One huge thing I noticed in my year of being homeschooled is that I stopped caring about what other people thought of me. Without the pressure of my peers pushing fashions and worldly ideas into my face I became me again. The me I was before I began public school at age 5. I had only positive people around me. My mum, dad and big sister (My older sister left school early because she was interested in being a farmer. My other 3 older sisters had left home and were at uni or working at this point – I am the youngest child in my family) treated me with respect, no one teased me or told me something I was doing was not cool. I had a strong support system and felt very safe. I really thrived.
I also noticed that my learning level was more advanced for my grade level when I returned to school the next year. I knew what matter was and all the names of every type of cloud. The kids in my class hadn’t heard of such things.
This is why I believe homeschoolers can have such freedom to be themselves and learn at their own pace. It is freedom and it feels wonderful!
I wish I was able to continue to be home schooled for all the rest of my schooling, however my mum is a quiet lady and was used to having her thoughts to herself during the day and home schooling became a bit too much so I returned to school the next year for grade 6.
My mind goes wild with imagination as I think of what subjects I could have dove deep into if I had continued to be home-schooled. I began guitar lessons when I was twelve. And I remember being much too tired and having way to much homework required of me, so I wasn’t able to practice as much as I wanted to. In the summer school holidays I practiced everyday and in those six weeks, myself, and my teacher saw a huge improvement in my skills and ability on the guitar. I would like to think that if I still had been homeschooling when I took up guitar than I would be twice as good as I am on the guitar right now. And what exciting paths that could have led me down.
I understand that everyone’s experience with homeschooling will be different than mine, just as every family and individual is different. The only negative thing I have to say about my ‘year of adventure’ is that I missed my friends a bit during the week. However, I believe this is unique to me, as I lived out on a farm and didn’t attend other extra curricular activities at the time. My parents did make an effort to drive me into town and have me visit or sleep over at my best friends house most weekends which I really looked forward to.
Homeschooling in a town or city would be much different than my experience out on the farm as there are all sorts of things homeschoolers can attend. Nearby where we are living now is a weekly home schooling meet up group that do all kinds of interesting activities together. There is also a scouts club, a children’s choir, dance studios, music teachers, sports clubs of every kind you can imagine, churches, art classes, cooking classes and much more!
Homeschoolers can have the opportunity to meet with many different people and make friends their own age as well as all other ages. In real life as an adult we must socialise with people young and old, not just our peer group of same age people, this is something homeschoolers learn because they are not forced to spend the majority of their time in a room filled with children the same age as them. You gain greater wisdom from people who are your elders than from peers the same age, at the same level as you. This dampens the ‘socialisation argument’ most people begin if you tell them you are home schooling/being homeschooled/thinking about homeschooling.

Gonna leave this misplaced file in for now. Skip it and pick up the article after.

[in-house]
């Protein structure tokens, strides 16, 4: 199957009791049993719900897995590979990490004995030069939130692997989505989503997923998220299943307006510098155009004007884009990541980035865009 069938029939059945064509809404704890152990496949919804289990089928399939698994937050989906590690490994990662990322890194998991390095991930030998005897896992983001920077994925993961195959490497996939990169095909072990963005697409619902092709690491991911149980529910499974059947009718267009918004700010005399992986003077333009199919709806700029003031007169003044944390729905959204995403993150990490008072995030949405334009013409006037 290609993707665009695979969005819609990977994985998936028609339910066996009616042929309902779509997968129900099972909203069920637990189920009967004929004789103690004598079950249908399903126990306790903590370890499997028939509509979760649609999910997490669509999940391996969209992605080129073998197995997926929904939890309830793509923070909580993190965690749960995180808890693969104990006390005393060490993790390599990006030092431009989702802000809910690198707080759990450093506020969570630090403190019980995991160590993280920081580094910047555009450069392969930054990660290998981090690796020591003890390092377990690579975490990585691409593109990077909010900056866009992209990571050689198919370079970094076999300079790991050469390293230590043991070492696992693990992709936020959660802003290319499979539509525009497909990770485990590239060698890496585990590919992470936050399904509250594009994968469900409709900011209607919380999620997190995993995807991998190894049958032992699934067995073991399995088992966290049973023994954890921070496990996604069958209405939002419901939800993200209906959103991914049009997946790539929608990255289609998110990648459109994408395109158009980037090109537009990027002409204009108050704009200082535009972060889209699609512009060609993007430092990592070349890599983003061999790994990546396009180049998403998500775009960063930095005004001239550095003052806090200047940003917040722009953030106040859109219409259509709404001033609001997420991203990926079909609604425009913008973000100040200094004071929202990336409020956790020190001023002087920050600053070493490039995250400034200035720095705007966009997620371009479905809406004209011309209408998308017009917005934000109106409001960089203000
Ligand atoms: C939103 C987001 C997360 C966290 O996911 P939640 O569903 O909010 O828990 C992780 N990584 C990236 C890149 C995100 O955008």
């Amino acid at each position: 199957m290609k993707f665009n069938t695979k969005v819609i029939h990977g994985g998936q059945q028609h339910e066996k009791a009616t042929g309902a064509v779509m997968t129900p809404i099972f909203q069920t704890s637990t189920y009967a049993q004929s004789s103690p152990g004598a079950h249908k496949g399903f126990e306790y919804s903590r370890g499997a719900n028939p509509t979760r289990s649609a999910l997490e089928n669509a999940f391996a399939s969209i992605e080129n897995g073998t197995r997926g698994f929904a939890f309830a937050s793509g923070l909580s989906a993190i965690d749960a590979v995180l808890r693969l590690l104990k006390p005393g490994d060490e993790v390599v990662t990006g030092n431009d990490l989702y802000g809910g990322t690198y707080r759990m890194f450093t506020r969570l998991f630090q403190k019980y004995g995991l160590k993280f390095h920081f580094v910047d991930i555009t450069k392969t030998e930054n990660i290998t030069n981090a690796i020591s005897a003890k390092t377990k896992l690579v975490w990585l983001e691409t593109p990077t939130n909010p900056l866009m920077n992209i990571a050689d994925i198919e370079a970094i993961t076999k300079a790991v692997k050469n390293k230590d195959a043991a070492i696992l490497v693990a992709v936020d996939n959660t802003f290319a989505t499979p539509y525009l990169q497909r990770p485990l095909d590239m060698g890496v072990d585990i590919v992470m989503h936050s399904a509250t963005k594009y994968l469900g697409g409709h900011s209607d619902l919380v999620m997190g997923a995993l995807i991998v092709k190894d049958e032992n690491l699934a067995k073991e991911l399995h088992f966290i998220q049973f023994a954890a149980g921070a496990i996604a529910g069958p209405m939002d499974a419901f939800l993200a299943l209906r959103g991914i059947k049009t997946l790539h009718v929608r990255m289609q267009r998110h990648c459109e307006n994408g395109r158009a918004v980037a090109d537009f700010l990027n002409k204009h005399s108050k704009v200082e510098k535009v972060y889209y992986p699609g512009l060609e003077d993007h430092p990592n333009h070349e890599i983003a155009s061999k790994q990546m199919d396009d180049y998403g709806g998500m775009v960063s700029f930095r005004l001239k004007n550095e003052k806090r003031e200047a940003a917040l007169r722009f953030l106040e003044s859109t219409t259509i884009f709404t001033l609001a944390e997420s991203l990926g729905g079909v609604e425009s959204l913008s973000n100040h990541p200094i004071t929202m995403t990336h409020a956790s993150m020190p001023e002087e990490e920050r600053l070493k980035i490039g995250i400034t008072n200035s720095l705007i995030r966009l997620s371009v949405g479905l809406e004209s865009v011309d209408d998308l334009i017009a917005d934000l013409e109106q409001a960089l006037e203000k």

Whoever walks with the wise becomes wise, but the companion of fools will suffer harm. Proverbs 13:20
The Bible states it very clearly that we become like the people we hang around. This is one of the huge deciding factors for my husband and I when we decided to home school our own children. We want them to be raised around people who show respect for others like their parents, grandparents, aunties and uncles and other members of our church and community.
Unfortunately due to my own health problems we sent our two oldest sons to our local public school last year. This may be temporary, we would like to homeschool again but are waiting for when the time is right. Homeschooling has always been myself and my husbands ‘ideal’, however it hasn’t always been easy nor a smooth road.
That doesn’t change how strongly we both feel about what we have learnt about homeschooling and I would encourage you to consider it for your own family.
I am happy to answer any questions you may have if you are new to the idea of homeschooling – especially if you live in Australia, I know a lot about the legal process to begin. It really is not all that complicated. You can begin in your own time and don’t need to be registered as a homeschooler until your child turns six.
Thanks for reading!
Leave a comment if you have something to add to this or have a question.
Don’t forget to look up ‘2 punks had a bunch of kids’ on YouTube. click here to go to our YouTube channel
You might also like to read:
When Home Schooling Doesn’t Work Out – Dealing With The Disappointment Part 1.
Blessings, Peta xo
When Home Schooling Doesn’t Work Out. Dealing With The Disappointment Part 2.
Here is part two of our story. We went from having a full on ‘it’s homeschooling or nothing’ mentality to sending our children to public school and eventually finding peace.
We were all prepared for homeschooling at the beginning of this year. (2017) I had ordered all the curriculum we needed, shopped for supplies like lead pencils and notebooks and had made up a schedule that looked doable.
I had been feeling a bit stressed with the children home all summer holidays though. It does seem to get to me a bit after a while. All the mess, demands, questions and sibling squabbles that go on when all the children are home at the same time for a long period of time.